The Rutgers men's basketball program has more momentum than the Rutgers football program if you solely look at the last calendar year. Football had a bad season where everything went wrong. The men's basketball team finished with the same record as the year prior, but they were far more competitive. Their improvement is evident in every box score, and in all of the various statistical systems. They just ran into some bad breaks and had the misfortune of playing a murderer's row of a conference schedule. If this discussion is just about raw momentum, then they win hands down.
Of course, that ignores the fact that the men's basketball team is coming off its absolute nadir. Some kind of bounce back is inevitable when you have nowhere to go but up, even though this year's team far exceeded anyone's expectations. They have a good recruiting class coming in, which is mostly impressive considering how poisoned everything seemed a year ago. Basketball also has a few structural advantages in that they have smaller rosters, and New Jersey is an elite state for high school basketball. If you are solely looking at demographics and resources, the Rutgers football program naturally ought to be in the top 25 every year. The Rutgers men's basketball program ought to be in the top ten.
The difficulty with trying to compare the two programs is that it's hard to separate a program's historical success from any intrinsic properties. To be a sports fan is to be a bandwagoner. There are masochists that stick around through thick and thin, and both programs have seen their fanbases whittled down to that core base of support in recent memory. Most of everyone else will gravitate towards a winner. "Loyalty" in this sense is really just shorthand for "has built up a cache of good will through extended success." That being said, Rutgers definitely skews towards the football side. There is far more interest in football. The athletic department has always allocated more assets towards football. Heck, by initially turning down an invitation to the Big East when the conference was first forming, Rutgers willingly doomed its basketball program for the mere possibility of joining a better football conference.
Football and men's basketball are in a competition when it comes to resource allocation, and football-centric fans will not take kindly to anything seen as infringing on "our" turf. However, a rising tide lifts all boats in the athletic department clubhouse. A successful men's basketball program will be great for Rutgers football and vice versa.
To see Dave's response, follow the jump...
Basketball has more momentum right now, way more.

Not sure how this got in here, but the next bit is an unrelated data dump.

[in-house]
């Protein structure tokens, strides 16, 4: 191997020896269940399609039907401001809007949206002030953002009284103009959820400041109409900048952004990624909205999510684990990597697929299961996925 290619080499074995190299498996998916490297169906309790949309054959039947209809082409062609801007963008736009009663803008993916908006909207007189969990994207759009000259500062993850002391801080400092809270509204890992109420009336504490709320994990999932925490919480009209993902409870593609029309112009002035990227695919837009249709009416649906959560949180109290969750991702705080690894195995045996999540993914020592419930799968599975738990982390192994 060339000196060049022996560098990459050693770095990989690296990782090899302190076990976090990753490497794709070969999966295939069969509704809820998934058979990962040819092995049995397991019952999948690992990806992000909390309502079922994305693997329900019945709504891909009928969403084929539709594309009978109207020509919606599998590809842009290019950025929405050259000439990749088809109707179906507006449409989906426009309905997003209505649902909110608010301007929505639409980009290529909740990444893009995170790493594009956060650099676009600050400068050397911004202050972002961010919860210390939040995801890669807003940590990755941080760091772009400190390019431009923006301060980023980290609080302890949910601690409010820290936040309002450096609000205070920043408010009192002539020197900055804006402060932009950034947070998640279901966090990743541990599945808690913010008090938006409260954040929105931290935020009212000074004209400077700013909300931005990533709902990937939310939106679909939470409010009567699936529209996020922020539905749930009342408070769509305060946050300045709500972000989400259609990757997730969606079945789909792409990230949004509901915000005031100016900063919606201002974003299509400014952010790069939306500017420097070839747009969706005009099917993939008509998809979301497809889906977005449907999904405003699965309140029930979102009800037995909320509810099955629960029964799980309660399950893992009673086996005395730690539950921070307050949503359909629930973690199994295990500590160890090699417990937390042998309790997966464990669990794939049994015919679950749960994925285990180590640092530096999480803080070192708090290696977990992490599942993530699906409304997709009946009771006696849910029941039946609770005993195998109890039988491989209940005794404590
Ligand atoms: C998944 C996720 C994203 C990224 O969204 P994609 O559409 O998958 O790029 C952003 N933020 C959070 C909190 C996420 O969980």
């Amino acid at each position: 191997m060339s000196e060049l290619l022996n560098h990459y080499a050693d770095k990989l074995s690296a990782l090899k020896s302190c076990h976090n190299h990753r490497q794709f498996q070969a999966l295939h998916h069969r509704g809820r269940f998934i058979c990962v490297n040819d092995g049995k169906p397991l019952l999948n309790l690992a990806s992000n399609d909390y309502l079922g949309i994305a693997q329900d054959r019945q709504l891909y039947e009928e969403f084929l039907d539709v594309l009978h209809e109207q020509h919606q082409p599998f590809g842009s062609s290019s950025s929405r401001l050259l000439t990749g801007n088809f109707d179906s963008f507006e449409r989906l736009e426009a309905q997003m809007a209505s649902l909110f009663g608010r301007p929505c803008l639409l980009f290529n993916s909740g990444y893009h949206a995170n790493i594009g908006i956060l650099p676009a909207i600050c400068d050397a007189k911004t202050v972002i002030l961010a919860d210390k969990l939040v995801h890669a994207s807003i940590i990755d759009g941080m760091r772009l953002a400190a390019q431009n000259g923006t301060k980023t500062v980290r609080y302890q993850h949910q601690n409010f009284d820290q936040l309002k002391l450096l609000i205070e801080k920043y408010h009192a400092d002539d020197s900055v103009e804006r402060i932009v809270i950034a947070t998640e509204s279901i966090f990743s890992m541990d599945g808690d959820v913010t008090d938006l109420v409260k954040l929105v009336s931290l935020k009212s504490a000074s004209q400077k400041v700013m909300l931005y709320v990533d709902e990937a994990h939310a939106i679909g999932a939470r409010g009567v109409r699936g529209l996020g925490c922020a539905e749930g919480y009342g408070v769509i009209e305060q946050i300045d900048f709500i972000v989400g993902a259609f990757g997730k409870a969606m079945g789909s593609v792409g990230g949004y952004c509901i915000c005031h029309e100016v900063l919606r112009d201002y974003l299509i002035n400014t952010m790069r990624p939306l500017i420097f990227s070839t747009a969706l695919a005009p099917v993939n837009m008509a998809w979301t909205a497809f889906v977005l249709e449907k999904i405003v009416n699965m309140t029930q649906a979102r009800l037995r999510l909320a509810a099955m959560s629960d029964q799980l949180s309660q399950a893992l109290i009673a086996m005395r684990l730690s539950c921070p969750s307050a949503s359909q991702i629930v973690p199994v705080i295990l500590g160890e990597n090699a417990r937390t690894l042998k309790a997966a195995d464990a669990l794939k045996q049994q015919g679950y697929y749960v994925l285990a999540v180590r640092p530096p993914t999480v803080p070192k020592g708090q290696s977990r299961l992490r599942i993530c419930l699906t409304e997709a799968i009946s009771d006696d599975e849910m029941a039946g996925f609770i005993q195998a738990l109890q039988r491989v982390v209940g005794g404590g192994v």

Mike Rice has come in and turned the eyes toward men's basketball again. First he did it with recruiting. The seven man class of Myles Mack, Jerome Seagears, Kadeem Jack (who's already redshirting), Greg Lewis, Derrick Randall, Malik Kone, and new man Eli Carter have the fans buzzing. Most loved the signings as Rice brought them in. Most looked eagerly toward 2011-2012 when the class was announced.
No one looked toward this year.
Except Mike Rice and the rest of the Rutgers basketball team. They all completely bought in and began the process of turning the program around. They fought and clawed and battled, and though they didn't come out on top as often as they would have liked, they gave the fans something to buzz about.
The gave Rutgers basketball a new identity. They laid the foundation.
Now the fans have expectations. They want to see this young class continue the process of building the program. They want to see exciting basketball.
And they will be able.
You see, I feel Big East basketball gets more exposure than Big East football. Basketball is on all the time and it's almost always competitive. There's Big Monday, there's Saturday and Sunday afternoons. Nearly every game is on. SNY has pre- and post games.
And Rutgers hoops gained a ton of exposure with the loss to St. John's this year in the ESPN aired Big East Tournament. A week of basketball on the world's largest sports network. Basketball is going to keep building.
Football is going through a restructuring. And with Big East football, it's hard to keep that exposure going. The games are often not as compelling, and with a shorter schedule, you only get one or two HUGE match-ups a year. In the basketball, you get one every night.
So, Rutgers basketball is in a good place. It has a chance to build on its momentum and keep going. They have a chance to get back in the spotlight, out of football's shadow.